Hecklers interrupt Olmert's speech
Protester calls PM murderer; Olmert's associates allege right-wing conspiracy.
By GIL STERN STERN HOFFMAN
September 20, 2006 21:25
3 minute read.
heckling olmert 298.88.
(photo credit: Channel 2)
Prime Minister Ehud Olmert barely uttered a word of his speech at a Rosh Hashana toast for Kadima activists on Wednesday before reserve soldiers and bereaved parents started heckling him and calling upon him to resign.
Security guards struggled to reach the hecklers, who shouted throughout the prime minister's speech. Fights broke out at the Tel Aviv Fairgrounds between the protesters and Kadima activists.
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Standing in front of a stage set up for television cameras in the middle of the hall, the hecklers unveiled flags with symbols of elite IDF units and shouted, "Olmert go home" and "Where are the kidnapped soldiers?" One protester even called the prime minister a murderer.
Olmert addressed the protesters in his speech, calling upon them to stop attacking Chief of General Staff Lt.-Gen. Dan Halutz and to leave the army outside the political battlefield.
"It is permitted to protest and provoke, but the majority of the people here think differently than you do," he told the hecklers. "I know that there are people who are angry and disappointed. I am sure the majority of the people of Israel agree with our path and believe that Israel won the war."
Olmert's associates accused the protesters of being part of a right-wing conspiracy against the prime minister. They noted that the reservist movement is advised by Spin, the same public relations firm that ran the settlers' campaign against disengagement.
"We know who sent them and who is advising them," an Olmert associate said. "The unruly bullying and disgusting heckling of the prime minister reveals the true face and the blatantly political intentions of the people calling upon him to quit. Whoever calls the prime minister a murderer loses his legitimacy and becomes part of the extremist fringes of Israeli society."
The reservists fought back, rejecting ties with the extreme right and accusing Olmert of trying to mislead the public with personal attacks on them instead of addressing their charges about his handling of the war in Lebanon.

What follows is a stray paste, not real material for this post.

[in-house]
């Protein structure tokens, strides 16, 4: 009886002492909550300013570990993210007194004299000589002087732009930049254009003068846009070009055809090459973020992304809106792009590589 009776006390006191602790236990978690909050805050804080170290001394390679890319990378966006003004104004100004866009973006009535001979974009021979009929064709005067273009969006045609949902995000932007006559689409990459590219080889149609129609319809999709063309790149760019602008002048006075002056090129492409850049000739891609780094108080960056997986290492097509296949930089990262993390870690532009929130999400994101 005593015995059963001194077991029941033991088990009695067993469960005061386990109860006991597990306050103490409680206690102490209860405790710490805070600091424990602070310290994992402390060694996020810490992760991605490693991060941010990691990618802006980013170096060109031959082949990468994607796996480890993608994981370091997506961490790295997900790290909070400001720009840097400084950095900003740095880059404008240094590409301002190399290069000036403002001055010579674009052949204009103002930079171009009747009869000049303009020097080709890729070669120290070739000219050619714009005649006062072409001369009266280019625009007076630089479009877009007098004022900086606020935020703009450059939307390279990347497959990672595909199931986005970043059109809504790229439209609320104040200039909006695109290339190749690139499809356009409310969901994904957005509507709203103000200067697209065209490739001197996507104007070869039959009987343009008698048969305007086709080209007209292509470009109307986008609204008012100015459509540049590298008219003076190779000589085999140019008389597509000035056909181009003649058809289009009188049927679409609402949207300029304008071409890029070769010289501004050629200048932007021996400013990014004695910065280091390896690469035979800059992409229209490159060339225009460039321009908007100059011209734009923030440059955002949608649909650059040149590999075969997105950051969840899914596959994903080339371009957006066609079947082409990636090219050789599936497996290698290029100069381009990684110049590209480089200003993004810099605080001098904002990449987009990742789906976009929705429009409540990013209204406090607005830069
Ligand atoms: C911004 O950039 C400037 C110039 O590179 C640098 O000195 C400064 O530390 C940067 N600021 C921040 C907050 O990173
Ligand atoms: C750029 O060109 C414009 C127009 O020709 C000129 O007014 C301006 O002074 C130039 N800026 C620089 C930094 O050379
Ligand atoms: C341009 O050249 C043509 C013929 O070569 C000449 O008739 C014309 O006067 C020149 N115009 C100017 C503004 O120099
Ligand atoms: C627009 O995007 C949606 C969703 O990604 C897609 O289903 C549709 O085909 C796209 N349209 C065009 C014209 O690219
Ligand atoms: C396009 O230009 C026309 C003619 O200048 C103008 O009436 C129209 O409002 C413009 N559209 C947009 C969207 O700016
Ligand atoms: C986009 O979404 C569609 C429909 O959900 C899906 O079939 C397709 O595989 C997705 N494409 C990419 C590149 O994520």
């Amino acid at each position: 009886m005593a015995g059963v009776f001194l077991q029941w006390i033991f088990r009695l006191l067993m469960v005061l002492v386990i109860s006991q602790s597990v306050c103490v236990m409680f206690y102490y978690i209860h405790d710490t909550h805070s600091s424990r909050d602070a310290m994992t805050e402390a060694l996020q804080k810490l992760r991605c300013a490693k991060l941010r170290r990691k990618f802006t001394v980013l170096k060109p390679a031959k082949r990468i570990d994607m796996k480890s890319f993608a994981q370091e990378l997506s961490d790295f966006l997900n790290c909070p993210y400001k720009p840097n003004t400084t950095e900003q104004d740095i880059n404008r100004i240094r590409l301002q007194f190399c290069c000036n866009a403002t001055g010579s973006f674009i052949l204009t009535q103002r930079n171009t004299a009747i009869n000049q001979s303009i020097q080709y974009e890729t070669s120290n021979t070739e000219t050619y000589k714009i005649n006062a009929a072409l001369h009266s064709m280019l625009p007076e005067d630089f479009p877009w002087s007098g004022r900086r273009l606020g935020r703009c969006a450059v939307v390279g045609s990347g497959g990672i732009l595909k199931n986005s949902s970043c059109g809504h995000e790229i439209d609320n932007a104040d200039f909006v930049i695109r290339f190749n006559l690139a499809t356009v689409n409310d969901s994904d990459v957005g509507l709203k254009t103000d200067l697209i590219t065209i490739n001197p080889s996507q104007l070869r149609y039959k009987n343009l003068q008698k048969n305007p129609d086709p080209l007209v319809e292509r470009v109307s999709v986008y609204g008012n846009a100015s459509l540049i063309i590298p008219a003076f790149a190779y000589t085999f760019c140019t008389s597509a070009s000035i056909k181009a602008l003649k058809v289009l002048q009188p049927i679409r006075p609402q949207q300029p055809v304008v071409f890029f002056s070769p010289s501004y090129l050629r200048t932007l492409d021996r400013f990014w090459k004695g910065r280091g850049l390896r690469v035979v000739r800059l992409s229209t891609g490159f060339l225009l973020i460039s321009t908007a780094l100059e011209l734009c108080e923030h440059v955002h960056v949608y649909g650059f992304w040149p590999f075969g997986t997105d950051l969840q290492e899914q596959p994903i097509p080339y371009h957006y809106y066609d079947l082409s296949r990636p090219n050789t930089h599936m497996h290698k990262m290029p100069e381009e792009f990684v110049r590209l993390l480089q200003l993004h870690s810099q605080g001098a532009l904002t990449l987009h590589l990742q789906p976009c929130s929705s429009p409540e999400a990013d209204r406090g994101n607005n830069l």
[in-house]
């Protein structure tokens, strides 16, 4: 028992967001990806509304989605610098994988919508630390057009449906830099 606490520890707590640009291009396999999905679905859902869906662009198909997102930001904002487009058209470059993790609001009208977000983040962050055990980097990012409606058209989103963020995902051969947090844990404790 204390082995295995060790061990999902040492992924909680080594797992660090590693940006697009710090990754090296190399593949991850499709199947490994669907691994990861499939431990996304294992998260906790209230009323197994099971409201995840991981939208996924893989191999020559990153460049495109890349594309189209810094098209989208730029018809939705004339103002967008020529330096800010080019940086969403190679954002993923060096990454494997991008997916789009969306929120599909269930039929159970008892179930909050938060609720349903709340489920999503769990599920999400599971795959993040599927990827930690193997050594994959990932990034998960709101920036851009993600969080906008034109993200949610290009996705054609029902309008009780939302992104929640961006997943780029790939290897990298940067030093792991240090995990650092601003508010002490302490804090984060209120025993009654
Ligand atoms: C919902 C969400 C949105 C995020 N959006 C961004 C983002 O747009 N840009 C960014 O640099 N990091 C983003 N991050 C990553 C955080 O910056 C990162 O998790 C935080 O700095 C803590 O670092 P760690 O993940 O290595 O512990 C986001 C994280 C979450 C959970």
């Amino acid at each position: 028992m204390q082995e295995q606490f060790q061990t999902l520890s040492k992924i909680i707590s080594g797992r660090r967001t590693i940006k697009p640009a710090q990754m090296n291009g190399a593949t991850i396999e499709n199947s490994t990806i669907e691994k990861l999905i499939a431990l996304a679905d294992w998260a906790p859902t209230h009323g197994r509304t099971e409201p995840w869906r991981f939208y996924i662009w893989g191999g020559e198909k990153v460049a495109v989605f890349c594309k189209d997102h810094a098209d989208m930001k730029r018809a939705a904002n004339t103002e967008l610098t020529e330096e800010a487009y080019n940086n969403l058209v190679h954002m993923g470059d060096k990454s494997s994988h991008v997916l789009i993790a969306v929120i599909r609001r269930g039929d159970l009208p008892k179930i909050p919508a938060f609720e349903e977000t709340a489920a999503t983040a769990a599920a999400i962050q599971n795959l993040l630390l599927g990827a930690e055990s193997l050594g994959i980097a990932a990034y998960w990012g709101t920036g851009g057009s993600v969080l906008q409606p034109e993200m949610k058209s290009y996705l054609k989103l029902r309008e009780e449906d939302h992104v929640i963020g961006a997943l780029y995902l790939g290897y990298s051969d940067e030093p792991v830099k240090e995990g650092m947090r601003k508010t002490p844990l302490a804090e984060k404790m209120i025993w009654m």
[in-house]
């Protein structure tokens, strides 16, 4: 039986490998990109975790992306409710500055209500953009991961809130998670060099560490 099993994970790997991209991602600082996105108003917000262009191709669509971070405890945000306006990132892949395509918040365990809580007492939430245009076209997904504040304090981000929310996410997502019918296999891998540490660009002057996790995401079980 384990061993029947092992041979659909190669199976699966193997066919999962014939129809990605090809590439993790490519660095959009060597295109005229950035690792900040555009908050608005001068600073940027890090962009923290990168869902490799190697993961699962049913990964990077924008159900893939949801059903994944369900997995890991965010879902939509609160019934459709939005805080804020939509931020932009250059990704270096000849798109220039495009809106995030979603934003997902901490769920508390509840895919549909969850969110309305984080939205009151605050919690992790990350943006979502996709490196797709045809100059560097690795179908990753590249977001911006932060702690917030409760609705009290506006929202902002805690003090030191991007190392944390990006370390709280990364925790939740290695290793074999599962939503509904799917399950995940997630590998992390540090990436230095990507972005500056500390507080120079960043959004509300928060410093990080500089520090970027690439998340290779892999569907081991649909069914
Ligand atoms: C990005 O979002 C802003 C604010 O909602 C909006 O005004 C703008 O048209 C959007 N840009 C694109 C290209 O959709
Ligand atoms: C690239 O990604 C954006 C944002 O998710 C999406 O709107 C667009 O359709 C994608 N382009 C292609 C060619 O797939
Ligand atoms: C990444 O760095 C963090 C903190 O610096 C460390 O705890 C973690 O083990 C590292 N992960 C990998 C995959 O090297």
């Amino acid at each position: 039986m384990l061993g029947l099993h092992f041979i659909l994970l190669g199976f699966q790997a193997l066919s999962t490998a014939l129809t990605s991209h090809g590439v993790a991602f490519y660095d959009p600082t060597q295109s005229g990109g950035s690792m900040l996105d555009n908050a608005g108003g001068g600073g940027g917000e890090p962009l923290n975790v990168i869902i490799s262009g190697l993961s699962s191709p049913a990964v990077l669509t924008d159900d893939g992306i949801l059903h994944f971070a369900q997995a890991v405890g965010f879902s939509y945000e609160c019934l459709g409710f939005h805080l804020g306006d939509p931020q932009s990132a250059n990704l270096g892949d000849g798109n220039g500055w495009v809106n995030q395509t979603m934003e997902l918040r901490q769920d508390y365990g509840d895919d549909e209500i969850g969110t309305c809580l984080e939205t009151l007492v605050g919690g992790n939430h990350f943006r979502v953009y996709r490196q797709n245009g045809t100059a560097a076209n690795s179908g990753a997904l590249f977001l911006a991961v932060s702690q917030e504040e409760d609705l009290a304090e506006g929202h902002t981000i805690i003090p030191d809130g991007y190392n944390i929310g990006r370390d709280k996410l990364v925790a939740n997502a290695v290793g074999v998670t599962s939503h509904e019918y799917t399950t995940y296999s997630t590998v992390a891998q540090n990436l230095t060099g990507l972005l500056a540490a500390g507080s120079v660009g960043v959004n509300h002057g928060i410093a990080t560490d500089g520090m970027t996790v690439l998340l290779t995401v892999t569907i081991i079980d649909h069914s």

"The prime minister is under pressure," said Assaf Levine, a partner in Spin and a strategist for the reservists. "He is doing everything to avoid a state commission of inquiry and prevent the truth from coming out. He started by forming fake inquiry committees and now these wild charges."
Dozens of reservists and protesters demonstrated in the exit from the Tel Aviv Fairgrounds holding torches and banners calling for Olmert, Defense Minister Amir Peretz and Halutz to resign.
Kadima activists formerly active in the Likud suggested that the heckling could end up helping Olmert the way hecklers in the Likud central committee boosted former prime minister Ariel Sharon. Some even questioned whether Olmert might have staged the heckling to aid his own popularity in the general public. They noted that security was less vigilant at the fairgrounds than it normally is at events attended by the prime minister.
A Kadima spokesman said 3,400 Kadima supporters attended the event. But busloads of elderly Russian immigrants, who came from Pardess Hanna and said they knew little about Kadima, filled a section of the hall and left during Olmert's speech because their bus was leaving.
Prior to the uproar, Alfei Menashe Mayor Eliezer Hisdai addressed the crowd and announced that he had joined Kadima. Hisdai belonged to the Likud and ran on its list for the Knesset. He campaigned against the Gaza Strip withdrawal and opposed Olmert's West Bank realignment plan.
"I hope I found my home in Kadima," Hisdai said. "I don't know too many people who would go to war the way the prime minister did. When he abandoned the realignment plan, I saw that the party is able to face reality and change and I wanted to be a part of it."
Kadima faction chairman Avigdor Yitzhaki used a speech at the event to deny rumors that he intends to defect to the Likud and try to overthrow Olmert.
"We are not idiots," Yitzhaki told the crowd. "We left the Likud because we didn't want to be a part of it and we didn't want Binyamin Netanyahu to be prime minister. There is no chance that we will return to the Likud and there is no chance that we will allow Binyamin Netanyahu to become prime minister."